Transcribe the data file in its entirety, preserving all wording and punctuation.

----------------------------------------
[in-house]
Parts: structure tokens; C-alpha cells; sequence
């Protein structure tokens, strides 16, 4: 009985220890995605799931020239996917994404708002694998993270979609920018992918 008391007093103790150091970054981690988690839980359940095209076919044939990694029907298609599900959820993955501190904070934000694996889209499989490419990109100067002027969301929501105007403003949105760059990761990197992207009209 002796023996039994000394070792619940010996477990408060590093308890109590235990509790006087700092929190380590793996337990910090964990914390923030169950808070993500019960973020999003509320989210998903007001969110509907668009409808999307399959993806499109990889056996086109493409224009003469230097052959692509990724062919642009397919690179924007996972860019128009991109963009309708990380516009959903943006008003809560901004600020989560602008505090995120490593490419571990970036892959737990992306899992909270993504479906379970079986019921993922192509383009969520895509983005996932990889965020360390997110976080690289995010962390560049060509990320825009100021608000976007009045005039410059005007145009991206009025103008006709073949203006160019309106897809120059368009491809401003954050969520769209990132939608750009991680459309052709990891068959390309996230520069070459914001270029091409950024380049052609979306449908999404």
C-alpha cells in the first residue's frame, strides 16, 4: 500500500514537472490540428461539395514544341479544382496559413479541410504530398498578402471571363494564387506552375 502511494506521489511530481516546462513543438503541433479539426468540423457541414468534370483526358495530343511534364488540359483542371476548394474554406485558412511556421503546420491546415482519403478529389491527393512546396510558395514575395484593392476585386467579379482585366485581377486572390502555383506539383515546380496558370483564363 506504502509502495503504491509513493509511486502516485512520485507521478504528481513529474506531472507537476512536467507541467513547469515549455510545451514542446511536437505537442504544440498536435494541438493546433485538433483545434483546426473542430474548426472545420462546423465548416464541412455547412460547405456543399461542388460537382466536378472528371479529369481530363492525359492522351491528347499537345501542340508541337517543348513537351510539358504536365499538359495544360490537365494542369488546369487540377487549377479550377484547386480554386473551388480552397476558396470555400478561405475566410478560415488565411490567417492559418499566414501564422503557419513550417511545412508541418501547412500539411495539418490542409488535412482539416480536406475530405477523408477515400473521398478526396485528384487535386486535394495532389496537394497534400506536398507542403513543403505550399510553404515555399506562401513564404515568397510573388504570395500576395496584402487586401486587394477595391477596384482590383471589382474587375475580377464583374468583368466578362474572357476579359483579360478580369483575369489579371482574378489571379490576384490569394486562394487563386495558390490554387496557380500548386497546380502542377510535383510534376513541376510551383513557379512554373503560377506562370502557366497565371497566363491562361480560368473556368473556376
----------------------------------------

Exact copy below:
[in-house]
Parts: structure tokens; C-alpha cells; sequence
């Protein structure tokens, strides 16, 4: 009985220890995605799931020239996917994404708002694998993270979609920018992918 008391007093103790150091970054981690988690839980359940095209076919044939990694029907298609599900959820993955501190904070934000694996889209499989490419990109100067002027969301929501105007403003949105760059990761990197992207009209 002796023996039994000394070792619940010996477990408060590093308890109590235990509790006087700092929190380590793996337990910090964990914390923030169950808070993500019960973020999003509320989210998903007001969110509907668009409808999307399959993806499109990889056996086109493409224009003469230097052959692509990724062919642009397919690179924007996972860019128009991109963009309708990380516009959903943006008003809560901004600020989560602008505090995120490593490419571990970036892959737990992306899992909270993504479906379970079986019921993922192509383009969520895509983005996932990889965020360390997110976080690289995010962390560049060509990320825009100021608000976007009045005039410059005007145009991206009025103008006709073949203006160019309106897809120059368009491809401003954050969520769209990132939608750009991680459309052709990891068959390309996230520069070459914001270029091409950024380049052609979306449908999404």
C-alpha cells in the first residue's frame, strides 16, 4: 500500500514537472490540428461539395514544341479544382496559413479541410504530398498578402471571363494564387506552375 502511494506521489511530481516546462513543438503541433479539426468540423457541414468534370483526358495530343511534364488540359483542371476548394474554406485558412511556421503546420491546415482519403478529389491527393512546396510558395514575395484593392476585386467579379482585366485581377486572390502555383506539383515546380496558370483564363 506504502509502495503504491509513493509511486502516485512520485507521478504528481513529474506531472507537476512536467507541467513547469515549455510545451514542446511536437505537442504544440498536435494541438493546433485538433483545434483546426473542430474548426472545420462546423465548416464541412455547412460547405456543399461542388460537382466536378472528371479529369481530363492525359492522351491528347499537345501542340508541337517543348513537351510539358504536365499538359495544360490537365494542369488546369487540377487549377479550377484547386480554386473551388480552397476558396470555400478561405475566410478560415488565411490567417492559418499566414501564422503557419513550417511545412508541418501547412500539411495539418490542409488535412482539416480536406475530405477523408477515400473521398478526396485528384487535386486535394495532389496537394497534400506536398507542403513543403505550399510553404515555399506562401513564404515568397510573388504570395500576395496584402487586401486587394477595391477596384482590383471589382474587375475580377464583374468583368466578362474572357476579359483579360478580369483575369489579371482574378489571379490576384490569394486562394487563386495558390490554387496557380500548386497546380502542377510535383510534376513541376510551383513557379512554373503560377506562370502557366497565371497566363491562361480560368473556368473556376